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HomeNewsTribal environmental summit to address loss of salmon and its impacts

Tribal environmental summit to address loss of salmon and its impacts

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By Matthew Kincanon

Nimiipuu Protecting the Environment will be holding its 12th environmental summit at Clearwater River Casino on Saturday from 8:30 a.m. to 3:30 p.m., to discuss environmental issues involving the depletion of the salmon population and how it has impacted the orcas, ecosystem and environment.

Elliot Moffett, board president of Nimiipuu Protecting the Environment, said they started the environmental summits to spread the word of what was occurring regionally, nationally and internationally surrounding indigenous and environmental concerns.

Speakers will include Laura Ackerman, energy program director at The Lands Council; Dan Serres, conservation director at Columbia Riverkeeper; and Debra Ellers, co-founder of North Olympic Orca Pod.  There will be a Q&A period afterwards for people who have more questions about the issues covered by the presenters.

Julian Matthews, coordinator and board member of Nimiipuu Protecting the Environment, said they try to have a summit every other month to make sure people do not forget about current issues.   

Topic covered throughout the summit will include the depletion of the salmon population by the four Snake River dams and how it has impacted the tribes, orcas and the environment itself.  Other topics discussed will include recycling, use of plastics and their disposal within the tribal structure.

“What we’re trying to do is keep people focused or aware of current environmental issues and one of the big issues we’ve been working on is the removal four lower Snake River dams that really impact the salmon runs,” Matthews said. 

Moffett said that the dams are creating reservoirs that act as death traps to the salmon, especially with climate change warming the water in the reservoirs, causing water pollution as a result.  He added that salmon need clean, cold running water in order to survive.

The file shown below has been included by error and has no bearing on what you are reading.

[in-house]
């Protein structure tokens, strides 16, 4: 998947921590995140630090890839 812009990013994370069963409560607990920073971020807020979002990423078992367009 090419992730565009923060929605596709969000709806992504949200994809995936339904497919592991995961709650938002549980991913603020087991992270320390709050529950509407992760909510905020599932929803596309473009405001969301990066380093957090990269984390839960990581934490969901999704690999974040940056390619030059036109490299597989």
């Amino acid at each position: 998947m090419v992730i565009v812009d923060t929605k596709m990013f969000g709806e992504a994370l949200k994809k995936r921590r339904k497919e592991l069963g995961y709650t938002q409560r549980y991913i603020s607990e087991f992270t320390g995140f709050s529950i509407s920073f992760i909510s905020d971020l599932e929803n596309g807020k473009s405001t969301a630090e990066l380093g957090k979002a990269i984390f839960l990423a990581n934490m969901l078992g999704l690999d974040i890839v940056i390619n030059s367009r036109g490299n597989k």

On top of that, Moffett said that what is occurring because of the dams is also a violation of the tribes’ 1855 treaty rights, making the depletion of the salmon population not just an environmental issue but also one that directly impacts the tribes.

Matthews said that in order for the tribes to exercise their 1855 treaty rights, they have to have salmon in the river. 

As for the orcas, Matthews said that they are being impacted because the Southern Resident orcas mostly eat chinook salmon, making it so that the depletion of the salmon also puts the lives of these whales in danger.

“Not only are we doing it for the salmons’ sake and the ecosystem, but also for the people, our treaty rights and those other populations like the orca population,” Moffett said.

Matthews said the summit is free and open to the public with everyone, both Native and non-Native, being invited to attend the summit.  He added that both Natives and non-Natives are invited to attend the summit because the environmental problems facing the rivers and salmon is not just a Native issue but also a people issue. 

Another objective of the summit, Matthews said, is to give a voice to the Native tribes and get them to mobilize to address environmental problems.

Moffett said people should attend the summit because it will provide them with a different cultural perspective on environmental management, where they have not only a scientific perspective but also a traditional one on resource management.

By the end of the summit, Matthews said that he wants attendees to have a better understanding about the issues affecting the orcas and the salmon depletion by the lower four Snake River dams.

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Matthew Kincanon
Matthew Kincanon
Matthew Kincanon is a communications coordinator with a journalism and political science degree from Gonzaga University. His journalism experience includes the Gonzaga Bulletin, The Spokesman-Review, Art Chowder, Trending Northwest, Religion Unplugged and FāVS News. He loves being a freelancer for FāVS because, having been born and raised in Spokane, he wants to learn more about the various religious communities and cultures in his hometown, especially Indigenous communities.

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